The Role of the Banding Laboratory/Office
Systematic banding began in North America in the early 1900s. However, these efforts yielded few results because the public was unaware of banding and did not return many bands. At the same time, concern was growing over the disappearance of the Passenger Pigeon and species of shorebirds and waterfowl that were being hunted. It became evident to conservationists that there was a need for a continental plan for conserving and managing birds.
To address this need, the Migratory Birds Convention was finalized by Canada and the United States in 1916. The Convention set out a system for the protection of migratory birds and for the regulated harvest of birds in both countries. That system was extended to all of North America in 1936, when the United States signed a similar treaty with Mexico.
The U.S. Bird Banding Laboratory and the Canadian Bird Banding Office were established in 1920 and 1923 respectively, as the centers for the administration of banding. Since that time, the work of the Bird Banding Laboratory, now part of the U.S. Geological Survey and the Bird Banding Office, now part of the Canadian Wildlife Service, Environment Canada, has been closely coordinated.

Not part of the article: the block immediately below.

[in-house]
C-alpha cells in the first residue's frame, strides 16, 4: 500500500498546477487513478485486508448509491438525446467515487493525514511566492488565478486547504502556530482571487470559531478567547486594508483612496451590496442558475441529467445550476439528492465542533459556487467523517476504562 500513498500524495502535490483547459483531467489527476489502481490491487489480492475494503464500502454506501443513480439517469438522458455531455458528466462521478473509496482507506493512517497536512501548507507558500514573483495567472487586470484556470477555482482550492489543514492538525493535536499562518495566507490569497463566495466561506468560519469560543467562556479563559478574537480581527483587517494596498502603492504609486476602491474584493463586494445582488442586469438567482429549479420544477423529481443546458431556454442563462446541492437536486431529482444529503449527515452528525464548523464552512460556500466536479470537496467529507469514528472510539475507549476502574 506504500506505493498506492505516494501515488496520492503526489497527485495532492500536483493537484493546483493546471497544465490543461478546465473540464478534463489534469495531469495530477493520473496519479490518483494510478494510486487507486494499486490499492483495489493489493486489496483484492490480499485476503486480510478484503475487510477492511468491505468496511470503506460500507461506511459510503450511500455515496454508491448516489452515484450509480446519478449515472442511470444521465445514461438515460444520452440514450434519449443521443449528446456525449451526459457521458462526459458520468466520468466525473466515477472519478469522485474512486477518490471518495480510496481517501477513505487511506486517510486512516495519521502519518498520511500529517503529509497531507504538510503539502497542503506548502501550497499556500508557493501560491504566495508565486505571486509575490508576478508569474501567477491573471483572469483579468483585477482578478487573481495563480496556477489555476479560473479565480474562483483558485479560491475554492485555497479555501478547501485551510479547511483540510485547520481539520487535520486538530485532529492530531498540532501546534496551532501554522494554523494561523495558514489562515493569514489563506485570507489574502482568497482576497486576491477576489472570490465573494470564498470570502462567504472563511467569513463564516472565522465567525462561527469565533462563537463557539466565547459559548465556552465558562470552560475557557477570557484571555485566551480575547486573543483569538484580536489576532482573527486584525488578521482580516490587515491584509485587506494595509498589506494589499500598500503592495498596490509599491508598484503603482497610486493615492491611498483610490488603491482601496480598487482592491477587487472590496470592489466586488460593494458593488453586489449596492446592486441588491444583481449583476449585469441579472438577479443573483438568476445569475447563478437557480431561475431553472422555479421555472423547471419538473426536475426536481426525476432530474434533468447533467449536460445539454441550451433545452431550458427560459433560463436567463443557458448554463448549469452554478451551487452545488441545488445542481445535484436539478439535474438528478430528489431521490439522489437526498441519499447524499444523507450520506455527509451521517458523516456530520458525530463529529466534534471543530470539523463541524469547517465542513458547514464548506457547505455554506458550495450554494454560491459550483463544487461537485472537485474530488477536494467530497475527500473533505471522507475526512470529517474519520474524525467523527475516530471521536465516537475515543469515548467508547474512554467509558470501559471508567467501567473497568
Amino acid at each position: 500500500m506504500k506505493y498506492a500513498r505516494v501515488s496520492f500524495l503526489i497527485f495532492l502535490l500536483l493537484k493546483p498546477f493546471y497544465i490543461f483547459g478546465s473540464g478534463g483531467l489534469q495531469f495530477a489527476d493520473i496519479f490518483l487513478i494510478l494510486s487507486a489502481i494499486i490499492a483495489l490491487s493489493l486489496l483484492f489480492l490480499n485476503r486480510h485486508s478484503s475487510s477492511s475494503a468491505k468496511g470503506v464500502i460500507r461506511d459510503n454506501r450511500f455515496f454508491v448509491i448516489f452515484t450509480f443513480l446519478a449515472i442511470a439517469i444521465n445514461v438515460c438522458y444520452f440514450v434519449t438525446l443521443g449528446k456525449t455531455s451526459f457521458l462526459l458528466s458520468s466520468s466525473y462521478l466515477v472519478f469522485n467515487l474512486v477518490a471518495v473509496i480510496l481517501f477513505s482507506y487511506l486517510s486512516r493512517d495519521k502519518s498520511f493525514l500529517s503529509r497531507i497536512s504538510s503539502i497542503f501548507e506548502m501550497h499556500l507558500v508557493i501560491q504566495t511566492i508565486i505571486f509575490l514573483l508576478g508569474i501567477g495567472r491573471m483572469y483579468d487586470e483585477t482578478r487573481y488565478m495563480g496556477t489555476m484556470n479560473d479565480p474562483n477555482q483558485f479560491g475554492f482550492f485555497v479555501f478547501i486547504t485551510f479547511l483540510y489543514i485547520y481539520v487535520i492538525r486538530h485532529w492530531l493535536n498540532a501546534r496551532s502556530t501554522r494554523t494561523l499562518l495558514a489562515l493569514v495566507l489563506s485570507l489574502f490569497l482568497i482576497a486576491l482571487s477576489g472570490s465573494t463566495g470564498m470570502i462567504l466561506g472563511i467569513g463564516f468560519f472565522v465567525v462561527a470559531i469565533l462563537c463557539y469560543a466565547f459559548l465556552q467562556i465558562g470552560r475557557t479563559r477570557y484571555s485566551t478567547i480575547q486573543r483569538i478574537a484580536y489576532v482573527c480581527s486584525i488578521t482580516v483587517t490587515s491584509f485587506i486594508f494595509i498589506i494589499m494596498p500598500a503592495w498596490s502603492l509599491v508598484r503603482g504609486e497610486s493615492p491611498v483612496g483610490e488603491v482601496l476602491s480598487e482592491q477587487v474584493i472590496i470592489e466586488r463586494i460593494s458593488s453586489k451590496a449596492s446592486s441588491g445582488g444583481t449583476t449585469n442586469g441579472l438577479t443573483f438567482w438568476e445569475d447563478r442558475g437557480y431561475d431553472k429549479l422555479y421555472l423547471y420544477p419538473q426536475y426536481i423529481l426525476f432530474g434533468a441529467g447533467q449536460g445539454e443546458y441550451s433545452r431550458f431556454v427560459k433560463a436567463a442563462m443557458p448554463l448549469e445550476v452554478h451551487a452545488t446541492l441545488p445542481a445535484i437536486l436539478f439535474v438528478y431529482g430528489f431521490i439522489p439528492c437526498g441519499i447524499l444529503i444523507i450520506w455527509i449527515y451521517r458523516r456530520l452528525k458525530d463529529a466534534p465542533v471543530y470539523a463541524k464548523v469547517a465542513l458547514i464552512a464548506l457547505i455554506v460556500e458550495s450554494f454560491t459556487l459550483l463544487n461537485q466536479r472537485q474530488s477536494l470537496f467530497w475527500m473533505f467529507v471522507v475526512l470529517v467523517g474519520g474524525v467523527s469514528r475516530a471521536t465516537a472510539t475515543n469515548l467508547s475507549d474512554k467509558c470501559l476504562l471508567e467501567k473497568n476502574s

Each office is responsible for reviewing proposed banding projects, issuing permits and bands, and collecting the data for banding and marking of birds undertaken in its own country, irrespective of the banders' country of origin. Permits are issued for primarily for research and management projects that will contribute to the conservation of bird populations. The bands that each office issues are identical and all carry the return address of the U.S. Bird Banding Laboratory in Laurel, Maryland or the old mailing address of Washington, DC.